The country shipped 83 per cent of crude to Europe in April 2013 compared with just 30 per cent three years earlier as a result of US shale gas, according to data from the IEA.

Dr. Kingsley Moghalu, CBN deputy governor, Financial System Stability had stated at a lecture he delivered at the Golden Jubilee ceremony of the pioneer graduates of the University of Nigeria, Nsukka (UNN) that the nation’s economic performance had been rather weak.

Moghalu had regretted that Nigeria’s economic performance does not refl ect its endowments. “With a population of 170 million people, Nigeria is generously endowed with human, physical and natural resources.

“The country is ranked the 6th largest producer of crude oil and also has the 6th largest gas reserves in the world. It also has very signifi cant reserves of solid minerals which remain undeveloped. The country is richly endowed with about 34 different types of solid minerals in commercial quantities in about 450 locations across the country.

“Regrettably, Nigeria’s economic performance had been rather weak and does not refl ect the country’s economic performance,” he stated.

He had noted that other emerging economies; in particular Malaysia, South Korea, China and India who were behind or at the same economic pace with Nigeria in terms of growth in industrial production in the 1960s and 1970s have transformed their economies.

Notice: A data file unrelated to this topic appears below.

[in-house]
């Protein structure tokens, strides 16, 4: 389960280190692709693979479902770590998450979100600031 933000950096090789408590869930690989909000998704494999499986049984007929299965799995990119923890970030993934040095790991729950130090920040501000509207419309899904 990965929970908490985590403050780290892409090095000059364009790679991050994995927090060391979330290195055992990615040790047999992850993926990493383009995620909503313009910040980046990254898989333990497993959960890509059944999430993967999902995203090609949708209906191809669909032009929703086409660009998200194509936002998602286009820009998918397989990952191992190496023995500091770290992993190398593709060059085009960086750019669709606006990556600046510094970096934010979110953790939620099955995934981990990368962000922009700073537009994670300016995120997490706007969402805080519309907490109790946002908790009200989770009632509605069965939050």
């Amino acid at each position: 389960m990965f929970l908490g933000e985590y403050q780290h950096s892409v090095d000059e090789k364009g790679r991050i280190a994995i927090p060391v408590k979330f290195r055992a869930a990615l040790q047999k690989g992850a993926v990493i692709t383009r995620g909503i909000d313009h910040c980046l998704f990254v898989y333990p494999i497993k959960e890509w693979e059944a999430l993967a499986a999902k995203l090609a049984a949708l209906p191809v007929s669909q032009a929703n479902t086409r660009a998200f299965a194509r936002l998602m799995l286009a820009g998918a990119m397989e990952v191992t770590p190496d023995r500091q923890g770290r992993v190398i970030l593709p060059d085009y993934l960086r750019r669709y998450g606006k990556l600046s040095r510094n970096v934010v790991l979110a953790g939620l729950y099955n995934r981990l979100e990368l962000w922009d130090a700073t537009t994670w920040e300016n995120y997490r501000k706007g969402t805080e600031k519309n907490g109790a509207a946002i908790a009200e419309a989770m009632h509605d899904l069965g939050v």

According to him, “these countries are not only far ahead of Nigeria but are major players in world economy today. “Between 2005 and 2010, the average growth in industrial production for China, India, Brazil and Malaysia was 16.0, 8.0, 3.6, and 2.5 percent, respectively while Nigeria recorded only 2.1 percent,” he said.

Shortly after Moghalu’s lecture, Okonjo-Iweala debunked the claims that the economy is in a comatose state and challenged anyone with contrary information about the economy to come out for a debate.

Okonjo-Iweala who spoke at the Independence Anniversary lecture organized by the Lagos Chamber of Commerce and Industry (LCCI), stated that “The micro economy is stable, the economy is doing well. We may experience cash fl ow problem; that does not mean the economy is in problem. Nigeria is an asset rich country and its economy remains strong. If we are not doing well, people will not be coming to invest in the country,” she said.

The Minister pointed out that President Goodluck Jonathan and his cabinet members are not losing sleep over the nation’s problem adding that the present challenges are not peculiar to Nigeria.

“We are not an island. Some of the problems we are facing are not strange. Even South Africa is battling with unemployment, and the government is fi ghting hard to salvage the situation. We are progressing and developing. There are a lot of emotional statements going the rounds. Some people are saying Nigeria’s economy is comatose. If the economy is comatose, where did Dangote see money to invest in refi nery? If the economy is comatose, the private sector would be carrying placards by now,” she said.